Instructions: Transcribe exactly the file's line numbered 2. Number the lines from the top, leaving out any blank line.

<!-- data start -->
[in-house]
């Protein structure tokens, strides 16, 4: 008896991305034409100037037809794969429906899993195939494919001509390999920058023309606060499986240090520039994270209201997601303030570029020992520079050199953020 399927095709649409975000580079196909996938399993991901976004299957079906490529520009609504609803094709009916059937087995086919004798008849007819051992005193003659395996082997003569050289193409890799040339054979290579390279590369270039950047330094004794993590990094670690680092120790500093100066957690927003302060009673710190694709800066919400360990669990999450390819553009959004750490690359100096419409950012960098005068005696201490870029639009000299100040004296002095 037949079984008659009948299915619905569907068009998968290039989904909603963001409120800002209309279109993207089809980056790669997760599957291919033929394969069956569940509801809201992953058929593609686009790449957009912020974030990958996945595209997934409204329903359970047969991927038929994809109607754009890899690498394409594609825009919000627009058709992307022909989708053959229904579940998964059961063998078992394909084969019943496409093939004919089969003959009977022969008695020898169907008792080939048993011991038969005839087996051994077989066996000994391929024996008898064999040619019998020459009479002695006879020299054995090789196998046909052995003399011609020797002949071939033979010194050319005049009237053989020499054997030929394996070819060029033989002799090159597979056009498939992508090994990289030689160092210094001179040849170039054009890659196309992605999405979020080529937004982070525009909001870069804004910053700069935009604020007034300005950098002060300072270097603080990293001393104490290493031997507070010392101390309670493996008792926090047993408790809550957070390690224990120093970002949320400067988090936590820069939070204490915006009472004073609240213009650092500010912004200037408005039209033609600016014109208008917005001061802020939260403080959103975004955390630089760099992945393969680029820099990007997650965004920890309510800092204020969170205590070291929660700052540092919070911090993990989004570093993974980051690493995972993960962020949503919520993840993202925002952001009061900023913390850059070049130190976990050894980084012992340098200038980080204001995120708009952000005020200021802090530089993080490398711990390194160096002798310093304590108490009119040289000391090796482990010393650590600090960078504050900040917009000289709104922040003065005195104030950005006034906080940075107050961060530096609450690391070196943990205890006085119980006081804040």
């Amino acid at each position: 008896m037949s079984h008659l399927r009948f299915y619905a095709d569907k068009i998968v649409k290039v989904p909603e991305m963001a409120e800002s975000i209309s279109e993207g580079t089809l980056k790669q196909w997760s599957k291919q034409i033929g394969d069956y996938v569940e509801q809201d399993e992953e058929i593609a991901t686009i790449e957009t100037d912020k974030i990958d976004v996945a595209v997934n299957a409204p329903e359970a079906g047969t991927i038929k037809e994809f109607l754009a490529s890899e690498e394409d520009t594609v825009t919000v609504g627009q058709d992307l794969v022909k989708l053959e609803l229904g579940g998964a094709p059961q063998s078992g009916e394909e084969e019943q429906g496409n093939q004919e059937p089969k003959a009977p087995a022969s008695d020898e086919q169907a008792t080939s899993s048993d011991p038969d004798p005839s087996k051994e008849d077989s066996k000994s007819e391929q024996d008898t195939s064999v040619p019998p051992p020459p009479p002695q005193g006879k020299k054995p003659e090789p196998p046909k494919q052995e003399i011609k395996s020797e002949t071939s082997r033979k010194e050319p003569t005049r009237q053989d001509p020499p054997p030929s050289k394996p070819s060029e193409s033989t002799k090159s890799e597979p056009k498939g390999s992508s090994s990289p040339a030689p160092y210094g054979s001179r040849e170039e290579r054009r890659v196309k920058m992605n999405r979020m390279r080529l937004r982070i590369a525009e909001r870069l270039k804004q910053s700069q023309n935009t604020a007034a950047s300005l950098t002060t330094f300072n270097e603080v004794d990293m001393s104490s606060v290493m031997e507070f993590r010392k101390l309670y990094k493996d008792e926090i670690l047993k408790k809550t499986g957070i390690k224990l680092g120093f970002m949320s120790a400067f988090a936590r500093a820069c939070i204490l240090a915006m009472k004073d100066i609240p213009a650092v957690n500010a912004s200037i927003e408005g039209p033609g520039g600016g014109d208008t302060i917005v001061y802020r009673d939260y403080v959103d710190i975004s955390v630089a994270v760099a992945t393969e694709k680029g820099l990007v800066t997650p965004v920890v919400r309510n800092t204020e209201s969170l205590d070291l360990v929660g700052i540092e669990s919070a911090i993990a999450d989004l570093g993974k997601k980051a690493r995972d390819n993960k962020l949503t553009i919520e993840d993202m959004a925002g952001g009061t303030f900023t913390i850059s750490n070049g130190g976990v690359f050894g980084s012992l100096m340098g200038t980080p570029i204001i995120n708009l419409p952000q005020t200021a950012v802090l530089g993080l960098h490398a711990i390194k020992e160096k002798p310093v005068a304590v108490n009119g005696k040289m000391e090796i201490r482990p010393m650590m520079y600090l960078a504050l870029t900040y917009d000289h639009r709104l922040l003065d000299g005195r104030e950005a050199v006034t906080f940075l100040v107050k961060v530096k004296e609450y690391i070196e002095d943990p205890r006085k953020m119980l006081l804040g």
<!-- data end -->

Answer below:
């Protein structure tokens, strides 16, 4: 008896991305034409100037037809794969429906899993195939494919001509390999920058023309606060499986240090520039994270209201997601303030570029020992520079050199953020 399927095709649409975000580079196909996938399993991901976004299957079906490529520009609504609803094709009916059937087995086919004798008849007819051992005193003659395996082997003569050289193409890799040339054979290579390279590369270039950047330094004794993590990094670690680092120790500093100066957690927003302060009673710190694709800066919400360990669990999450390819553009959004750490690359100096419409950012960098005068005696201490870029639009000299100040004296002095 037949079984008659009948299915619905569907068009998968290039989904909603963001409120800002209309279109993207089809980056790669997760599957291919033929394969069956569940509801809201992953058929593609686009790449957009912020974030990958996945595209997934409204329903359970047969991927038929994809109607754009890899690498394409594609825009919000627009058709992307022909989708053959229904579940998964059961063998078992394909084969019943496409093939004919089969003959009977022969008695020898169907008792080939048993011991038969005839087996051994077989066996000994391929024996008898064999040619019998020459009479002695006879020299054995090789196998046909052995003399011609020797002949071939033979010194050319005049009237053989020499054997030929394996070819060029033989002799090159597979056009498939992508090994990289030689160092210094001179040849170039054009890659196309992605999405979020080529937004982070525009909001870069804004910053700069935009604020007034300005950098002060300072270097603080990293001393104490290493031997507070010392101390309670493996008792926090047993408790809550957070390690224990120093970002949320400067988090936590820069939070204490915006009472004073609240213009650092500010912004200037408005039209033609600016014109208008917005001061802020939260403080959103975004955390630089760099992945393969680029820099990007997650965004920890309510800092204020969170205590070291929660700052540092919070911090993990989004570093993974980051690493995972993960962020949503919520993840993202925002952001009061900023913390850059070049130190976990050894980084012992340098200038980080204001995120708009952000005020200021802090530089993080490398711990390194160096002798310093304590108490009119040289000391090796482990010393650590600090960078504050900040917009000289709104922040003065005195104030950005006034906080940075107050961060530096609450690391070196943990205890006085119980006081804040």